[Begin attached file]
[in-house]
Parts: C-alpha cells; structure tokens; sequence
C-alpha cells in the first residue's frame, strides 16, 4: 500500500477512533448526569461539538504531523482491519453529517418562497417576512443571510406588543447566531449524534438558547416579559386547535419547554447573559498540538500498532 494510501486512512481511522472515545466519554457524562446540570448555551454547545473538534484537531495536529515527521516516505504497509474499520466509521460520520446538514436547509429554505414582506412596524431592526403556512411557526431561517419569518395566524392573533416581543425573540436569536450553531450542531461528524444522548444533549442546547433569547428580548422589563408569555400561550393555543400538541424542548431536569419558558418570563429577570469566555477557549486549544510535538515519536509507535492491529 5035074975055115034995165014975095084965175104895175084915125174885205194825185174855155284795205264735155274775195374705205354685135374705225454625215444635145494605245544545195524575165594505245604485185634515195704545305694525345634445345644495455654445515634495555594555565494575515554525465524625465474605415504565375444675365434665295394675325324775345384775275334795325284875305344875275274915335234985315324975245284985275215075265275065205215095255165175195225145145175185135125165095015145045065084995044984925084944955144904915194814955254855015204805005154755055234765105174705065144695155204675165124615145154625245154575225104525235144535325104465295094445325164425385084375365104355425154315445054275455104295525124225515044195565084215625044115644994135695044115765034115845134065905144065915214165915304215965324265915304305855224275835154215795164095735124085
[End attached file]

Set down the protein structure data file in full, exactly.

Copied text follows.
[in-house]
Parts: C-alpha cells; structure tokens; sequence
C-alpha cells in the first residue's frame, strides 16, 4: 500500500477512533448526569461539538504531523482491519453529517418562497417576512443571510406588543447566531449524534438558547416579559386547535419547554447573559498540538500498532 494510501486512512481511522472515545466519554457524562446540570448555551454547545473538534484537531495536529515527521516516505504497509474499520466509521460520520446538514436547509429554505414582506412596524431592526403556512411557526431561517419569518395566524392573533416581543425573540436569536450553531450542531461528524444522548444533549442546547433569547428580548422589563408569555400561550393555543400538541424542548431536569419558558418570563429577570469566555477557549486549544510535538515519536509507535492491529 5035074975055115034995165014975095084965175104895175084915125174885205194825185174855155284795205264735155274775195374705205354685135374705225454625215444635145494605245544545195524575165594505245604485185634515195704545305694525345634445345644495455654445515634495555594555565494575515554525465524625465474605415504565375444675365434665295394675325324775345384775275334795325284875305344875275274915335234985315324975245284985275215075265275065205215095255165175195225145145175185135125165095015145045065084995044984925084944955144904915194814955254855015204805005154755055234765105174705065144695155204675165124615145154625245154575225104525235144535325104465295094445325164425385084375365104355425154315445054275455104295525124225515044195565084215625044115644994135695044115765034115845134065905144065915214165915304215965324265915304305855224275835154215795164095735124085